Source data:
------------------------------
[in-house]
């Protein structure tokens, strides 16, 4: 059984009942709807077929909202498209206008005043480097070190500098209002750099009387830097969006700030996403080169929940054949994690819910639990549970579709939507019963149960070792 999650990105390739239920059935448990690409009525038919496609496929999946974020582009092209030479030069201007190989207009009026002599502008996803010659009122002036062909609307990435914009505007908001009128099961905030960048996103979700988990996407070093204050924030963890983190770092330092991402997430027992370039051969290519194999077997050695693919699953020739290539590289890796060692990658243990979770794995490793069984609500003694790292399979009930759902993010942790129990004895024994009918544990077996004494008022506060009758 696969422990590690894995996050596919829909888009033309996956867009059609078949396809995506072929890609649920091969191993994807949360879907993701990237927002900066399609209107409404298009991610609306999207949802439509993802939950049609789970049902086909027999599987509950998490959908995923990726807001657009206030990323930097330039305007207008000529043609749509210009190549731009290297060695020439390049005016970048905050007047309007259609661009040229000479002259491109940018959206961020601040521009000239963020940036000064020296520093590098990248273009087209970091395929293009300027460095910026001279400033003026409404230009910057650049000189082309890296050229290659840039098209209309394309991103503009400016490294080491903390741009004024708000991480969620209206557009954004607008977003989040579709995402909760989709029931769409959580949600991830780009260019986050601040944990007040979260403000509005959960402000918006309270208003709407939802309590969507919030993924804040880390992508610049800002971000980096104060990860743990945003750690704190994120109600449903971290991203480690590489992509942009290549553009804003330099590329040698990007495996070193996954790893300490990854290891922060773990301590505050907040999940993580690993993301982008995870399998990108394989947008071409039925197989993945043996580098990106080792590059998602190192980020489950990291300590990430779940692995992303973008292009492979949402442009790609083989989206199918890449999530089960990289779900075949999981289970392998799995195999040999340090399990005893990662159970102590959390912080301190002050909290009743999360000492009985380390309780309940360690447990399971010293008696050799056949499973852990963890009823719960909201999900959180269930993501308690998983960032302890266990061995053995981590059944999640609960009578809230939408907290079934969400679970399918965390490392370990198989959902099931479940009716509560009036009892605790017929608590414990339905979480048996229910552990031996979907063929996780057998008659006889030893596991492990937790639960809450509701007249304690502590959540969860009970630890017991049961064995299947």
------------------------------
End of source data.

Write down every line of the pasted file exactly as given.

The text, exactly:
[in-house]
């Protein structure tokens, strides 16, 4: 059984009942709807077929909202498209206008005043480097070190500098209002750099009387830097969006700030996403080169929940054949994690819910639990549970579709939507019963149960070792 999650990105390739239920059935448990690409009525038919496609496929999946974020582009092209030479030069201007190989207009009026002599502008996803010659009122002036062909609307990435914009505007908001009128099961905030960048996103979700988990996407070093204050924030963890983190770092330092991402997430027992370039051969290519194999077997050695693919699953020739290539590289890796060692990658243990979770794995490793069984609500003694790292399979009930759902993010942790129990004895024994009918544990077996004494008022506060009758 696969422990590690894995996050596919829909888009033309996956867009059609078949396809995506072929890609649920091969191993994807949360879907993701990237927002900066399609209107409404298009991610609306999207949802439509993802939950049609789970049902086909027999599987509950998490959908995923990726807001657009206030990323930097330039305007207008000529043609749509210009190549731009290297060695020439390049005016970048905050007047309007259609661009040229000479002259491109940018959206961020601040521009000239963020940036000064020296520093590098990248273009087209970091395929293009300027460095910026001279400033003026409404230009910057650049000189082309890296050229290659840039098209209309394309991103503009400016490294080491903390741009004024708000991480969620209206557009954004607008977003989040579709995402909760989709029931769409959580949600991830780009260019986050601040944990007040979260403000509005959960402000918006309270208003709407939802309590969507919030993924804040880390992508610049800002971000980096104060990860743990945003750690704190994120109600449903971290991203480690590489992509942009290549553009804003330099590329040698990007495996070193996954790893300490990854290891922060773990301590505050907040999940993580690993993301982008995870399998990108394989947008071409039925197989993945043996580098990106080792590059998602190192980020489950990291300590990430779940692995992303973008292009492979949402442009790609083989989206199918890449999530089960990289779900075949999981289970392998799995195999040999340090399990005893990662159970102590959390912080301190002050909290009743999360000492009985380390309780309940360690447990399971010293008696050799056949499973852990963890009823719960909201999900959180269930993501308690998983960032302890266990061995053995981590059944999640609960009578809230939408907290079934969400679970399918965390490392370990198989959902099931479940009716509560009036009892605790017929608590414990339905979480048996229910552990031996979907063929996780057998008659006889030893596991492990937790639960809450509701007249304690502590959540969860009970630890017991049961064995299947």